Dell, BlackBerry share strategies for pursuing DOD clients

soldiers using mobile device

Tighter budgets have increased the stakes for vendors trying to meet the military's mobility needs.

It was a smaller turnout than usual at the tri-annual Pentagon Technology Day. Attendance was a few score when it is usually about 200, something organizers attributed to vacation season. The exposition in the stately Pentagon Library nonetheless offered a snapshot into a shifting defense IT procurement landscape.

FCW visited the display booths of two mainstays in that landscape – Dell and BlackBerry – and found divergent approaches to dealing with the changing software and mobile devices markets in which these firms compete.

David DeVries, part of Dell's public sector sales team, rattled off his company’s acquisitions in its bid to gain a bigger foothold in the software market. One of those acquisitions was Quest Software, which Dell bought for about $2.4 billion in 2012, and Quest products were a part of DeVries' pitch at the event.

Dell can no longer rely on its bread and butter of servers and hard drives because there is only so much return in the hardware market, he said. Dell's efforts to offer "end-to-end solutions" are nothing new, he acknowledged – every big IT firm seems to be claiming that versatility.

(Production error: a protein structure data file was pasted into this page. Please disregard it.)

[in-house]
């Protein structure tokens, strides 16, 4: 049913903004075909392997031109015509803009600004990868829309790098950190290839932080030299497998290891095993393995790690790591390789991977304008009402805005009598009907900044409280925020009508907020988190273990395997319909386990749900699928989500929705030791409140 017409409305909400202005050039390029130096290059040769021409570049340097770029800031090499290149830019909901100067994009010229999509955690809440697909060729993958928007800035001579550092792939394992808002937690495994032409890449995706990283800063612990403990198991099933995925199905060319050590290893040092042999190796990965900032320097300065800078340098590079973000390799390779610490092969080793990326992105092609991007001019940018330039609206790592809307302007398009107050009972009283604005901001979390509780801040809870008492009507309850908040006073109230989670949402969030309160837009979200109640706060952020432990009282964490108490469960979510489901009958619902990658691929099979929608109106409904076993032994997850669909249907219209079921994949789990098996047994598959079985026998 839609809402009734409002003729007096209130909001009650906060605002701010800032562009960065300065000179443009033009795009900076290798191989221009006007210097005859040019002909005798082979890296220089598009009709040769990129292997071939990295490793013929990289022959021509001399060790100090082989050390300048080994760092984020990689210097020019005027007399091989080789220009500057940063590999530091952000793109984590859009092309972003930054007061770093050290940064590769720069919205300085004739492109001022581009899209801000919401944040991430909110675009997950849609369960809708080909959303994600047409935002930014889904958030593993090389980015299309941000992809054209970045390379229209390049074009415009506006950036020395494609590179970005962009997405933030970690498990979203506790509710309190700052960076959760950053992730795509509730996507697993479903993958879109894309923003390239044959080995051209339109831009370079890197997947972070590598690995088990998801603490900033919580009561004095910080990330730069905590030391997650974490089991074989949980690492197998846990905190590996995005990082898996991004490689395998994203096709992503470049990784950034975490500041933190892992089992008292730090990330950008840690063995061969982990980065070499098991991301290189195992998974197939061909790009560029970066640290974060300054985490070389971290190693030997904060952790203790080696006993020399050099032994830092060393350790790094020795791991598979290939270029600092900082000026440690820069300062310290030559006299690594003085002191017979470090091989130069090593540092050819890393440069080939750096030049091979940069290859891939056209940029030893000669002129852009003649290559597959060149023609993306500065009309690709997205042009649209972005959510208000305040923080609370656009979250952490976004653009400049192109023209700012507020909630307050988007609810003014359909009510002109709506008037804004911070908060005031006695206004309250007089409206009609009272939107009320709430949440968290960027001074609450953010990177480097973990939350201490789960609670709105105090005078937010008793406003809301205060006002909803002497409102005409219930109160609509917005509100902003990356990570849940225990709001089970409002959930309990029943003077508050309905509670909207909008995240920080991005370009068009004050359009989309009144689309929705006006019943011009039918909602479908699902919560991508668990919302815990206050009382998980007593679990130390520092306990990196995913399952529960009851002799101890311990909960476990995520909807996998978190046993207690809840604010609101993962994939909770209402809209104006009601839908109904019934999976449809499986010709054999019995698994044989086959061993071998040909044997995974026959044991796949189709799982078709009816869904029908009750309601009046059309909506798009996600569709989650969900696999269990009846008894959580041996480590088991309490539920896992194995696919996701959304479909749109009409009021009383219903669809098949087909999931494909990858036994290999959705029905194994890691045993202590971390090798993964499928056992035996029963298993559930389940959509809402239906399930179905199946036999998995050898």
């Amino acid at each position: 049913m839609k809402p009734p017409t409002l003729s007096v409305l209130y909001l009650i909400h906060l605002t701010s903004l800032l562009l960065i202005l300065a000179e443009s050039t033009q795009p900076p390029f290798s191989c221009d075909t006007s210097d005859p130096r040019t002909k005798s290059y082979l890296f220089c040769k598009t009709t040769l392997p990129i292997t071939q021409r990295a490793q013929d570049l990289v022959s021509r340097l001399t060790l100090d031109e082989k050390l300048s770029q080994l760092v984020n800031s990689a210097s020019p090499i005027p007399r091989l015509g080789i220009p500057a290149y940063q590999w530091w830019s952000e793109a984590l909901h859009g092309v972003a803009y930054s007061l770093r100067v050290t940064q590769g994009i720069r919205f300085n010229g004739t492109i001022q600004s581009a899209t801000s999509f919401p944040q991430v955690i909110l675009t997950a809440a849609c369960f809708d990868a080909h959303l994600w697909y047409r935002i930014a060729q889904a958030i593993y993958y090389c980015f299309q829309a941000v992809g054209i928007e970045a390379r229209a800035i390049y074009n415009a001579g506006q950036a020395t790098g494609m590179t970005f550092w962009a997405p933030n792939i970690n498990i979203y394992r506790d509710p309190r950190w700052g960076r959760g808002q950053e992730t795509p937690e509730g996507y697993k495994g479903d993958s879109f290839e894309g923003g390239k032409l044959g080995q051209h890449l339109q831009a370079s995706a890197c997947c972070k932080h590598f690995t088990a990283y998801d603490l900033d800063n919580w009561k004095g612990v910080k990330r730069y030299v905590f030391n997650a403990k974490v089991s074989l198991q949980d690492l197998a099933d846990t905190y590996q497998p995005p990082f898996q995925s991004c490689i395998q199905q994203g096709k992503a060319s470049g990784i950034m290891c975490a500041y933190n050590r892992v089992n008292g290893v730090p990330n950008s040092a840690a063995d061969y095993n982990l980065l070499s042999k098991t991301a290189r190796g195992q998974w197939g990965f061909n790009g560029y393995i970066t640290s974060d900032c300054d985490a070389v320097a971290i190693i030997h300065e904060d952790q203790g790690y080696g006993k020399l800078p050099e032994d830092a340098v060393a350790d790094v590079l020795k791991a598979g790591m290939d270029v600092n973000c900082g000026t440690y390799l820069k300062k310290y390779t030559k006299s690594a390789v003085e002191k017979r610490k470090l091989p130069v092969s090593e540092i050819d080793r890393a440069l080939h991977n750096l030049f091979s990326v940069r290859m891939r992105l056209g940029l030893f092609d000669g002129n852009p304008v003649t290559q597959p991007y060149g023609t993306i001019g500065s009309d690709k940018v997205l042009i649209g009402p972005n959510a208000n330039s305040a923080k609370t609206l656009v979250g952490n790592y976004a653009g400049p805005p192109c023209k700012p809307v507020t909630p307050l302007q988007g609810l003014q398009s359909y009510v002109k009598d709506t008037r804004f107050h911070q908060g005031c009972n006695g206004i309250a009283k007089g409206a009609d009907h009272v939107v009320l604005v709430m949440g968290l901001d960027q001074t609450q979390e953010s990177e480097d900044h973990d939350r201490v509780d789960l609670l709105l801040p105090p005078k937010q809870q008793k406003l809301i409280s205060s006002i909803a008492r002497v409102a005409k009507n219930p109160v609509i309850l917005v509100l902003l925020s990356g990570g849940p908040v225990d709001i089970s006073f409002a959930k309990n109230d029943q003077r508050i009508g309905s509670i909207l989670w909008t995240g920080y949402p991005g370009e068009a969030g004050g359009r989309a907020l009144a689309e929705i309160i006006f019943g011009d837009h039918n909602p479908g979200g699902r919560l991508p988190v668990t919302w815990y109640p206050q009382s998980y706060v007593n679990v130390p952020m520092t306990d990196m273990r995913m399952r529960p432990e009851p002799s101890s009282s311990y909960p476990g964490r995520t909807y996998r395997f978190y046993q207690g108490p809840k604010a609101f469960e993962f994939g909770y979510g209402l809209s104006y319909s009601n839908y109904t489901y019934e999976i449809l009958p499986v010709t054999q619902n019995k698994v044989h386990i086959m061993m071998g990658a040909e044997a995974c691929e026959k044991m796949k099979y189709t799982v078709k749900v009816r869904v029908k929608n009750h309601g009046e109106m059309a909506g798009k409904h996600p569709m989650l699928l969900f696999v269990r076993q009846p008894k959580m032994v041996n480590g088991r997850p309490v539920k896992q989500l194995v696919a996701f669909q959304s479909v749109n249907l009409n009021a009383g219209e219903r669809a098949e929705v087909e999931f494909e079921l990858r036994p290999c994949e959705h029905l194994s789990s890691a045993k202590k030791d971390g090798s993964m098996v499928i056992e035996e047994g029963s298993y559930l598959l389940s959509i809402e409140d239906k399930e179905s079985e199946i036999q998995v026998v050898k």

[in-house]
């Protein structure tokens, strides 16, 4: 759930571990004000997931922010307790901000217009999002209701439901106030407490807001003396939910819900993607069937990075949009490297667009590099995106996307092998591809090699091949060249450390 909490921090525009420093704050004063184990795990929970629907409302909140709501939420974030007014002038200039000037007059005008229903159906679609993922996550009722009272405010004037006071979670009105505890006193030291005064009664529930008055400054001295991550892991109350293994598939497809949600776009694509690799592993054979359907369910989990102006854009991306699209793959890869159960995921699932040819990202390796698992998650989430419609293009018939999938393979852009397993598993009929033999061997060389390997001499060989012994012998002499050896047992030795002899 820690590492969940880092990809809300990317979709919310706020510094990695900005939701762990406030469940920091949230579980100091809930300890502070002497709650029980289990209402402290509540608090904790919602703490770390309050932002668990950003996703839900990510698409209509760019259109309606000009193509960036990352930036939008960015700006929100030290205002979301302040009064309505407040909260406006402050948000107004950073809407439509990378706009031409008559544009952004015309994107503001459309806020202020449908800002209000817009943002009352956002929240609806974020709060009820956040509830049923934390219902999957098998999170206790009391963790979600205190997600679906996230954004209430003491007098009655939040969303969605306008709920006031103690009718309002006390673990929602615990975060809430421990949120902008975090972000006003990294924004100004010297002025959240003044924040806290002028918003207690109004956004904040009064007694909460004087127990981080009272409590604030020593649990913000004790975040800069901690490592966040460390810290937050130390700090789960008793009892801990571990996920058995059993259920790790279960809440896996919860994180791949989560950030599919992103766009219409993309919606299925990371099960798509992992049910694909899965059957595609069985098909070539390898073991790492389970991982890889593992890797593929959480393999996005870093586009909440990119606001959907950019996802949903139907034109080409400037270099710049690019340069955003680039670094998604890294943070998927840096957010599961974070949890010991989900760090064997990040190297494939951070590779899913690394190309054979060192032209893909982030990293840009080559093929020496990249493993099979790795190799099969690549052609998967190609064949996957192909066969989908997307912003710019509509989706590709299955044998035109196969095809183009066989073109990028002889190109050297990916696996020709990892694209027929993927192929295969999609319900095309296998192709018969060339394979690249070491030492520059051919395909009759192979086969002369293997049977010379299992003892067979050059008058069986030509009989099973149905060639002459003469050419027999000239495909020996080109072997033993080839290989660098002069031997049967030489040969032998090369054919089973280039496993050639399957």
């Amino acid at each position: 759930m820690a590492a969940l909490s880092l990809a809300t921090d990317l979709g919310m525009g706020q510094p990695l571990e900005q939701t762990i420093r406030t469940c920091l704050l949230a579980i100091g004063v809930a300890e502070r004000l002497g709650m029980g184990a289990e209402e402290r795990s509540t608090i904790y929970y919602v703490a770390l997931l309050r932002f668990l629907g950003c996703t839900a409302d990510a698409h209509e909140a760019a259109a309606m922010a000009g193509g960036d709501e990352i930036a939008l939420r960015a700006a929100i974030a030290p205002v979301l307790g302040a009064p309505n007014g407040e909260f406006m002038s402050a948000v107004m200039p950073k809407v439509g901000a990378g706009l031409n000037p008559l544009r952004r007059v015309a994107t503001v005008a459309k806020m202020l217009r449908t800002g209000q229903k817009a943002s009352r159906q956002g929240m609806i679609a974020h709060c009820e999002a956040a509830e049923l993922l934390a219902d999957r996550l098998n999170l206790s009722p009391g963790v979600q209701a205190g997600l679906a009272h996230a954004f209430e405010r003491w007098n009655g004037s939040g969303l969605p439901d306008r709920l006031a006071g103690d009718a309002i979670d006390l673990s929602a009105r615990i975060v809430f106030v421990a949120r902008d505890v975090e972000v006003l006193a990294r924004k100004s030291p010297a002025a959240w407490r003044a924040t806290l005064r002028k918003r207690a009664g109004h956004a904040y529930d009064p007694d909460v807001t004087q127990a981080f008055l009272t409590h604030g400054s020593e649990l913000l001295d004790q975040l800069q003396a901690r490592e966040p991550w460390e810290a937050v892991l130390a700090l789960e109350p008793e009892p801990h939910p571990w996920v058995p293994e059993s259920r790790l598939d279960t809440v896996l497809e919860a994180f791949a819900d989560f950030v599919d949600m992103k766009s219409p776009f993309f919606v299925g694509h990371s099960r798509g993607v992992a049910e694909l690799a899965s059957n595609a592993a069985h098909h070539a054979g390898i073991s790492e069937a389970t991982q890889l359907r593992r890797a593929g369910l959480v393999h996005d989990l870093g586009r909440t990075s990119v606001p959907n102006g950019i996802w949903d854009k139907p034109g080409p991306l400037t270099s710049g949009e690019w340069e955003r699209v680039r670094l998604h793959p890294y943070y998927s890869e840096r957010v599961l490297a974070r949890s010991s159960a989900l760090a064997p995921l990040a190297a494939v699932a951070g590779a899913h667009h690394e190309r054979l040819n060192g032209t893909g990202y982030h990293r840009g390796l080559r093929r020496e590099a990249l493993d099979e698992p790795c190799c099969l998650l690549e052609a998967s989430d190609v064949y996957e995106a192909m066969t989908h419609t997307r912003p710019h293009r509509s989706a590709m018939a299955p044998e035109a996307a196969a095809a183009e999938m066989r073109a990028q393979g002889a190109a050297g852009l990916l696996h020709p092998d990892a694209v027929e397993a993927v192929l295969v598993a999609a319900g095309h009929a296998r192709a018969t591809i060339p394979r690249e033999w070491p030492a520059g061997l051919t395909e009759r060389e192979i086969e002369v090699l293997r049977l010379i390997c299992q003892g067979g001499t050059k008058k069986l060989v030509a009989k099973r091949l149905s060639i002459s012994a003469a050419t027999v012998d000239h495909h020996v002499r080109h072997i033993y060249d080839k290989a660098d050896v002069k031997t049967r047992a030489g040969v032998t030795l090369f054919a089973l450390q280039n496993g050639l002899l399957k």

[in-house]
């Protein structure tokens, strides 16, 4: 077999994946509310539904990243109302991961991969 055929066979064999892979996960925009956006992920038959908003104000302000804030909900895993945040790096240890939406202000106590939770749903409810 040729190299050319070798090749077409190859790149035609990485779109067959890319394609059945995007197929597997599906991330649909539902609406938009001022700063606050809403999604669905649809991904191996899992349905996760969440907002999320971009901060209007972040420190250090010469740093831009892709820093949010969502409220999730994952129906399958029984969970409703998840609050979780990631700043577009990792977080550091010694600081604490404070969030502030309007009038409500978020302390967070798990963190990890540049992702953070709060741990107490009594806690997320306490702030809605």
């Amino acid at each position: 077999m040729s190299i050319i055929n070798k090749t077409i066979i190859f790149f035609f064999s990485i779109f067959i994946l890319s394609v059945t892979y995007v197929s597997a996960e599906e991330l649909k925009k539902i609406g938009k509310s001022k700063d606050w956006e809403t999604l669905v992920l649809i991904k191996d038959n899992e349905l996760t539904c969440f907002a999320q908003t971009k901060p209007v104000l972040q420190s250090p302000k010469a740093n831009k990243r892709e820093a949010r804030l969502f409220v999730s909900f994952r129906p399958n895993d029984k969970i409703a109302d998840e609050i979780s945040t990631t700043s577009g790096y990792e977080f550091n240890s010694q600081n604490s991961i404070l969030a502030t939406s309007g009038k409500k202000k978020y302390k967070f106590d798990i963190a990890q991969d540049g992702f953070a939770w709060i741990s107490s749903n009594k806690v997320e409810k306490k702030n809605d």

The word "differentiator" often enters the IT sales pitch at this point, as a vendor argues its software package is easier to use and more effective than that of its competitors. For DeVries, Dell's "differentiator" is that its software is not "native," or internal to a particular system, and can be combined with software from other firms. DeVries cited Dell’s work with Oracle as an example. He also shied away from the word "competitor," another common sales tactic. How can you have competitors when each software package offers something unique?

The Plano, Texas-based firm does business with multiple military branches, DeVries said, adding that he hoped to take advantage of being in the Pentagon on Thursday by meeting with clients. Last year was "rough" for business because of sequestration, but Dell’s public sector executives are adjusting to tighter budgets, he added.

A few booths down from DeVries, BlackBerry's Terry Poulias scrolled from icon to icon on the firm’s latest mobile device. He is fond of what he called the "split personality" of the BlackBerry 10 operating system, which keeps work-related icons separate from recreational ones. Security is still king on these devices (a work meeting on the calendar requires a separate login), perhaps a nod to how BlackBerry became the incumbent for mobile devices at the Pentagon.

The Canadian firm announced last August that it was the first mobile phone provider to earn an authority to operate on DOD networks. In March, the Defense Information Systems Agency began deploying 20,000 BlackBerry devices, according to Poulias. DOD’s inspector general, the Defense Advanced Research Projects Agency, and the Defense Contract Management Agency are other Pentagon outfits using BlackBerry devices.

In March, the Wall Street Journal reported that the White House was testing Samsung and LG phones for internal use. But Poulias shrugged off the suggestion that BlackBerry might be losing some of its government-client market share. On the table in front of him was a Samsung phone that ran on a Blackberry network.

The next Pentagon Technology Day is on Nov. 6.

About the Author

Sean Lyngaas is a former FCW staff writer.


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